I’ve long been a fan of the Runespells series, which I’m sure everyone knows by now. I happened to get in on the ground floor just after the first volume, Too Wyrd, came out.
This one is the best yet!
I sat down to read this last night after I finished some editing, sometime around 1 a.m. I was thinking I would bang off a chapter or two and then get some sleep. Before I knew it, it was four o’clock in the morning and the book was done. A real page turner!
Nicola is just a normal single mom who happens to be a modern Norse Pagan. Or at least she was, before she was tasked by the Aesir and Vanir to avert Ragnarok. By now she is thoroughly traumatized by all the horrible things she’s experienced in the first two books, and she’s in therapy. Which is difficult when you can’t tell your therapist that actual Norse gods are involved. But Nicola takes it seriously and is giving it a good college try.
She has PTSD, and Buhrman has done her research. As a person who also suffers from PTSD, I can’t tell you how much I love her treatment of it. I don’t have as many full-blown flashbacks as Nicola does, but then again, mine comes from an abusive childhood, not a war zone.
It’s the rest of the way that Buhrman handles it that impresses the hell out of me. PTSD sufferers have ramped-up fight-or-flight responses. They manifest in numerous “inappropriate” situations that share hallmarks with the triggering event that caused the PTSD. Nicola’s manifests like mine does. She lashes out in tension and anger. Fear is what she does when the anger won’t come or fizzles into fear instead. As a result, she is regarded as odd by people who witness it, and manages to drive away a lot of her dearest loved ones just when she needs them most. Dis me. I deeply appreciate Buhrman’s sympathetic treatment of it, even as she refuses to allow Nicola to avoid accepting her own responsibility in the recovery process.
Much of the plot of the book, and the final outcome, centers on Nicola getting her feces coagulated. Nicola is revealed in the previous book to be a Berserker. Much attention is given to the idea that anger can, in fact, be a good thing; it’s all in appropriately channeling it. It’s an empowering message.
There is a strong related subplot. It focuses on how seeking to shut out your loved ones for their “protection” can instead steal their autonomy when they have offered to help. It also focuses on how everyone needs somebody to help them sometimes, even if they’re really strong. Especially if they’re really strong.
Nicola and her bestie, Joseph, are in a desperate race to stop a woman who has escaped from prison from releasing Fenrir, the giant wolf destined to eat the world, and keep him from starting Ragnarok. And he just happens to be imprisoned somewhere along the Appalachian Trail, where Joseph has taken Nicola on a hiking trip to get some distance and work through her issues. (Why not? We know the Norns are involved!)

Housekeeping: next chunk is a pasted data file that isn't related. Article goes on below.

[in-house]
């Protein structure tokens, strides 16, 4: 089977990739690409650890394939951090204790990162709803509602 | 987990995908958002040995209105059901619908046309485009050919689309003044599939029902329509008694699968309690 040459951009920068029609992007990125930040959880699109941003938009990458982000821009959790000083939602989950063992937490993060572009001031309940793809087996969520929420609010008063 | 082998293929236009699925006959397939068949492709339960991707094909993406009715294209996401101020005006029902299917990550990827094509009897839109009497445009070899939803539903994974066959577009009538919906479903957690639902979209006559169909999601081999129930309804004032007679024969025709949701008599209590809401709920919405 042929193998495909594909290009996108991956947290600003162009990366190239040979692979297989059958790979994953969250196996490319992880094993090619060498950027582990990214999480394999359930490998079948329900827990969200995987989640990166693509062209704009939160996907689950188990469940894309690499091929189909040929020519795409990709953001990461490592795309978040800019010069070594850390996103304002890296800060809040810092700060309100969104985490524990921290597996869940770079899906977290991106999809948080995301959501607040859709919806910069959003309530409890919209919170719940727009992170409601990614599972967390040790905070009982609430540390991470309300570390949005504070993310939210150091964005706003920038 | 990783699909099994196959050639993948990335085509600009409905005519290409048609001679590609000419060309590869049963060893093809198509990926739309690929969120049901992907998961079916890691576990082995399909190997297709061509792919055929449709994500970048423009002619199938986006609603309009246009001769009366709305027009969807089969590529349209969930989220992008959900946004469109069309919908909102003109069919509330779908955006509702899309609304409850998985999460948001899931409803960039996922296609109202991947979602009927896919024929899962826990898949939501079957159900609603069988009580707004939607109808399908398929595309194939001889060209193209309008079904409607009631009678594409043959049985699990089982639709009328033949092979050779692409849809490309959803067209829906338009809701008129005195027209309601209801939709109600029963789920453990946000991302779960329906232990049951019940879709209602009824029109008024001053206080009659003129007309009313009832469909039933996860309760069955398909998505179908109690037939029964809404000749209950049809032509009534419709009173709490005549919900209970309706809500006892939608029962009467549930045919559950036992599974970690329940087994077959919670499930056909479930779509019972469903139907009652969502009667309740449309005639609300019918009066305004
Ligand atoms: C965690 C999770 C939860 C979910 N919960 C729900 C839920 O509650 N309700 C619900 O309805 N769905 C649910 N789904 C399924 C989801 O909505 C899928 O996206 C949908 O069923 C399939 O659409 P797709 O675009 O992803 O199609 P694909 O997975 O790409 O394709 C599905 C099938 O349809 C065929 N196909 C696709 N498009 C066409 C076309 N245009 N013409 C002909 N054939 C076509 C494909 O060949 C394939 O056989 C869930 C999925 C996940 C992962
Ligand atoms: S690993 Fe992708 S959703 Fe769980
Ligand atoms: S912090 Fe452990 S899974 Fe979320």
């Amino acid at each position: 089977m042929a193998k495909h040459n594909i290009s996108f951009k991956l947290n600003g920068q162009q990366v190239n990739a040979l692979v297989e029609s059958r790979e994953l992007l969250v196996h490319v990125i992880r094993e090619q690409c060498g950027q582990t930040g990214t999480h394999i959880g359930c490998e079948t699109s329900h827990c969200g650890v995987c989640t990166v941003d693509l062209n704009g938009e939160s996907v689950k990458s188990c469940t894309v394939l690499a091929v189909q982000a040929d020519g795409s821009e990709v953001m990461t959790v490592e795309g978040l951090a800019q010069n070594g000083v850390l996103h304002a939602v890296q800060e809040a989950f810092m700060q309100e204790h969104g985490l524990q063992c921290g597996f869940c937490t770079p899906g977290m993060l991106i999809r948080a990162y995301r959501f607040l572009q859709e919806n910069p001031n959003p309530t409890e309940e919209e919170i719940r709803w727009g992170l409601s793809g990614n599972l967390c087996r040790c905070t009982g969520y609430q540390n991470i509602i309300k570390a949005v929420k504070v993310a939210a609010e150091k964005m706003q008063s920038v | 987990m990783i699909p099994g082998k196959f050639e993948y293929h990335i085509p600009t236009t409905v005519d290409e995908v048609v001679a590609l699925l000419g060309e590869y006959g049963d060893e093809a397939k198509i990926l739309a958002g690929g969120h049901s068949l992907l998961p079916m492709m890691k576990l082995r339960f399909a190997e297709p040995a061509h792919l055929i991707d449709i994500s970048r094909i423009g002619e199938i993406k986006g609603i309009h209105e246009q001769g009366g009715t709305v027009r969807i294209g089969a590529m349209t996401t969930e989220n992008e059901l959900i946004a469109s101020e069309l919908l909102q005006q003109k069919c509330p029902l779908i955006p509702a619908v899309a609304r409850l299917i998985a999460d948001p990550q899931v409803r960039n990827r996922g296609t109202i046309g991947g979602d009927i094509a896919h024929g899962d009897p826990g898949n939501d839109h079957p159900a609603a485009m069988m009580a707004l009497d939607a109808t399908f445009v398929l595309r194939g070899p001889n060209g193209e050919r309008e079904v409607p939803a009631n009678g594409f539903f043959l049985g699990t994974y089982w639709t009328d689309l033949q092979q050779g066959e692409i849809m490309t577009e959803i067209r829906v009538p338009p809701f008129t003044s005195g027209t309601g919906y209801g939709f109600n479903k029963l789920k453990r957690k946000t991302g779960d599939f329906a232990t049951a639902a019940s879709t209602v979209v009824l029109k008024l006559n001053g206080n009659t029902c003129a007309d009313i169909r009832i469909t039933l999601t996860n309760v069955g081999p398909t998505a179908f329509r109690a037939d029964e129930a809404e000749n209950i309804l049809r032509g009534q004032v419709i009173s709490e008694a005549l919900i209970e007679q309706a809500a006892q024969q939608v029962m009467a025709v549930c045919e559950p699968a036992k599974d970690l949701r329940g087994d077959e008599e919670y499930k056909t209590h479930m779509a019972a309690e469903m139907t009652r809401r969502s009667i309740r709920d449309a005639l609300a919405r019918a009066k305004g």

I’ve traveled in the area Buhrman describes, and she spent some time, even with the breakneck pace, to get it right. I’ve seen little stores like the one in the story, It’s clear that the Appalachian woods are also the legendary forests of myth. Yet she manages to balance that our characters are present-day people. They make use of their cell phone apps (when they have enough bars to do so.)
Friends and foes from previous books make logical appearances that naturally fall out of established plot in the series. And the final confrontation, which is gritty and complex, sees our hero making an ethical decision that you don’t often see the heroes making. It quite literally made me cheer (“Yes!” I cried at four in the morning, pumping my arm,) as Nicola’s thoughts and words explain why perfectly.
If this book has weaknesses, there are two.
The first is that you really have to read the other books first to understand what is going on. Buhrman made the decision not to slow down her plot with infodumps or explanations of past events. I think that’s perfectly valid for the third book of a series. If you’re going to pick it up, you’re probably not going to do so at this stage, so mostly she’s speaking to already established readers. But even I, who hadn’t read the first two in a while, found myself occasionally muttering, “What? Who’s this again? – Oh yeah, right.” That being said, I think the trade-off was well worth it. I hope she continues to approach it this way in future books.
The second is that sometimes the transitions are a little clunky. I remember one spot in particular when Nicola and Joseph had a heated argument, and then Nicola fell right to sleep. I get it; she was exhausted. She’d been fighting sleep due to nightmares, and she’d certainly been working hard physically and under a lot of stress. So it made sense, but I would have preferred a little more emphasis on how she exhausted she was at that point.
But as you can see, I consider neither of these minor quibbles to be deal-breakers. Let me have the singular honour of being the first to give The Chains That Bind an enthusiastic five stars!
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